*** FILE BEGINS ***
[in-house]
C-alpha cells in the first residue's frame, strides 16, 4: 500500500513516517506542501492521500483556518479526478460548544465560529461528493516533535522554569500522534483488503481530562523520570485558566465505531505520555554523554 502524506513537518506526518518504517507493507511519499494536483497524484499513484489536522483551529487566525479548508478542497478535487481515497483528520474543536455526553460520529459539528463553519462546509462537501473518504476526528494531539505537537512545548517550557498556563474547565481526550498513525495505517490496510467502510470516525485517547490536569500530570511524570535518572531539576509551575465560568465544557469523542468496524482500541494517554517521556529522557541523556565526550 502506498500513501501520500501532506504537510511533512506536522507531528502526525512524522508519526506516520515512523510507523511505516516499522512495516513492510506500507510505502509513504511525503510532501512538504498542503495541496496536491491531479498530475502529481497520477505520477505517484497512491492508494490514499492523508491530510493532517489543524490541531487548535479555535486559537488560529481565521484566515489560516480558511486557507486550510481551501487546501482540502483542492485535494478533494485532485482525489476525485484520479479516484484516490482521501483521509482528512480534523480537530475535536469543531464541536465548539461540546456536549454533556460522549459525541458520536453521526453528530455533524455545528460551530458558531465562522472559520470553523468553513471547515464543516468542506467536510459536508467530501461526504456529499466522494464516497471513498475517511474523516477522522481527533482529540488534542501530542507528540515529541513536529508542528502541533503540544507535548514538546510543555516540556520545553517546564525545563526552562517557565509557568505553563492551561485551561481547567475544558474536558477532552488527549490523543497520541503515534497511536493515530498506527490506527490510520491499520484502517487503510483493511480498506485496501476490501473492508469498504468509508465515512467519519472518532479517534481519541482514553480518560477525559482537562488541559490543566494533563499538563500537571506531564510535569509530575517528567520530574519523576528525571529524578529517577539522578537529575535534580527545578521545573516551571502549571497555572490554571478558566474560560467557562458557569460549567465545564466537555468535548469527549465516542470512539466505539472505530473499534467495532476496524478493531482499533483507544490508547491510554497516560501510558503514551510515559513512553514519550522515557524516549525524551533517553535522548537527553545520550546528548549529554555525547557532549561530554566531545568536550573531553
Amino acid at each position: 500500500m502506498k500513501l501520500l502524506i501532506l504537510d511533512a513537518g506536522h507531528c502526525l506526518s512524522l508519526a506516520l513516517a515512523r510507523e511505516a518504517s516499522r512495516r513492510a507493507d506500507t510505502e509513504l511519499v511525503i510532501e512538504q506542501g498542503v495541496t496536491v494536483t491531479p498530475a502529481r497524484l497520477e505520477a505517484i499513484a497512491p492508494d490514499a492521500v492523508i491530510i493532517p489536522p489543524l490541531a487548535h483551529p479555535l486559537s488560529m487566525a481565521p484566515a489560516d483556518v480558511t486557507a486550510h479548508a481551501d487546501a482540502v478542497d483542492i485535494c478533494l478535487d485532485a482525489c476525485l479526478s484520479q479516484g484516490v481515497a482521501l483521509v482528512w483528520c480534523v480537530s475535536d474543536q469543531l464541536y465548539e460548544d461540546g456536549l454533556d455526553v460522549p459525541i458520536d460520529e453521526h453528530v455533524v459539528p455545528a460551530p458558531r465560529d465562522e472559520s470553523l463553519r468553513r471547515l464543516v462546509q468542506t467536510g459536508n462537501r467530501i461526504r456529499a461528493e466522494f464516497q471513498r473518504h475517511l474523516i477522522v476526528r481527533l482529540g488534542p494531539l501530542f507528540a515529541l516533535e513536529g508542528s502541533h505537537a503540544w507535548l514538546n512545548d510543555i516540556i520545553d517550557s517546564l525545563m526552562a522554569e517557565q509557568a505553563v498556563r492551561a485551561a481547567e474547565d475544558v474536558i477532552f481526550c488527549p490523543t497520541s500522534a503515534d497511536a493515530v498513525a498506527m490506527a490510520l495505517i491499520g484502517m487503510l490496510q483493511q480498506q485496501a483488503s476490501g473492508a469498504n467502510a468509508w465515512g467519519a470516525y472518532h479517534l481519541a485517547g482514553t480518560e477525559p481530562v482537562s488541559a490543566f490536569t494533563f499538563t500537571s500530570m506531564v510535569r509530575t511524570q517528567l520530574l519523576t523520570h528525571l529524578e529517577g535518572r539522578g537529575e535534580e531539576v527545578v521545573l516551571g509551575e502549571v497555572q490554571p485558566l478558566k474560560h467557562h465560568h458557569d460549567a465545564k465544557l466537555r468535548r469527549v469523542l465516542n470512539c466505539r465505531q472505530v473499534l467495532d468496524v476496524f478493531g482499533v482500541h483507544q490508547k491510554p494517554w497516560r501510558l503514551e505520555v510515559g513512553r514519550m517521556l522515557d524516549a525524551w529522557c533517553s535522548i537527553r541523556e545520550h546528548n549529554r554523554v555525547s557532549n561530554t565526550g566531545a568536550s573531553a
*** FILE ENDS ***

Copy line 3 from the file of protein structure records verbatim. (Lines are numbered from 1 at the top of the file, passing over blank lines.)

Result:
Amino acid at each position: 500500500m502506498k500513501l501520500l502524506i501532506l504537510d511533512a513537518g506536522h507531528c502526525l506526518s512524522l508519526a506516520l513516517a515512523r510507523e511505516a518504517s516499522r512495516r513492510a507493507d506500507t510505502e509513504l511519499v511525503i510532501e512538504q506542501g498542503v495541496t496536491v494536483t491531479p498530475a502529481r497524484l497520477e505520477a505517484i499513484a497512491p492508494d490514499a492521500v492523508i491530510i493532517p489536522p489543524l490541531a487548535h483551529p479555535l486559537s488560529m487566525a481565521p484566515a489560516d483556518v480558511t486557507a486550510h479548508a481551501d487546501a482540502v478542497d483542492i485535494c478533494l478535487d485532485a482525489c476525485l479526478s484520479q479516484g484516490v481515497a482521501l483521509v482528512w483528520c480534523v480537530s475535536d474543536q469543531l464541536y465548539e460548544d461540546g456536549l454533556d455526553v460522549p459525541i458520536d460520529e453521526h453528530v455533524v459539528p455545528a460551530p458558531r465560529d465562522e472559520s470553523l463553519r468553513r471547515l464543516v462546509q468542506t467536510g459536508n462537501r467530501i461526504r456529499a461528493e466522494f464516497q471513498r473518504h475517511l474523516i477522522v476526528r481527533l482529540g488534542p494531539l501530542f507528540a515529541l516533535e513536529g508542528s502541533h505537537a503540544w507535548l514538546n512545548d510543555i516540556i520545553d517550557s517546564l525545563m526552562a522554569e517557565q509557568a505553563v498556563r492551561a485551561a481547567e474547565d475544558v474536558i477532552f481526550c488527549p490523543t497520541s500522534a503515534d497511536a493515530v498513525a498506527m490506527a490510520l495505517i491499520g484502517m487503510l490496510q483493511q480498506q485496501a483488503s476490501g473492508a469498504n467502510a468509508w465515512g467519519a470516525y472518532h479517534l481519541a485517547g482514553t480518560e477525559p481530562v482537562s488541559a490543566f490536569t494533563f499538563t500537571s500530570m506531564v510535569r509530575t511524570q517528567l520530574l519523576t523520570h528525571l529524578e529517577g535518572r539522578g537529575e535534580e531539576v527545578v521545573l516551571g509551575e502549571v497555572q490554571p485558566l478558566k474560560h467557562h465560568h458557569d460549567a465545564k465544557l466537555r468535548r469527549v469523542l465516542n470512539c466505539r465505531q472505530v473499534l467495532d468496524v476496524f478493531g482499533v482500541h483507544q490508547k491510554p494517554w497516560r501510558l503514551e505520555v510515559g513512553r514519550m517521556l522515557d524516549a525524551w529522557c533517553s535522548i537527553r541523556e545520550h546528548n549529554r554523554v555525547s557532549n561530554t565526550g566531545a568536550s573531553a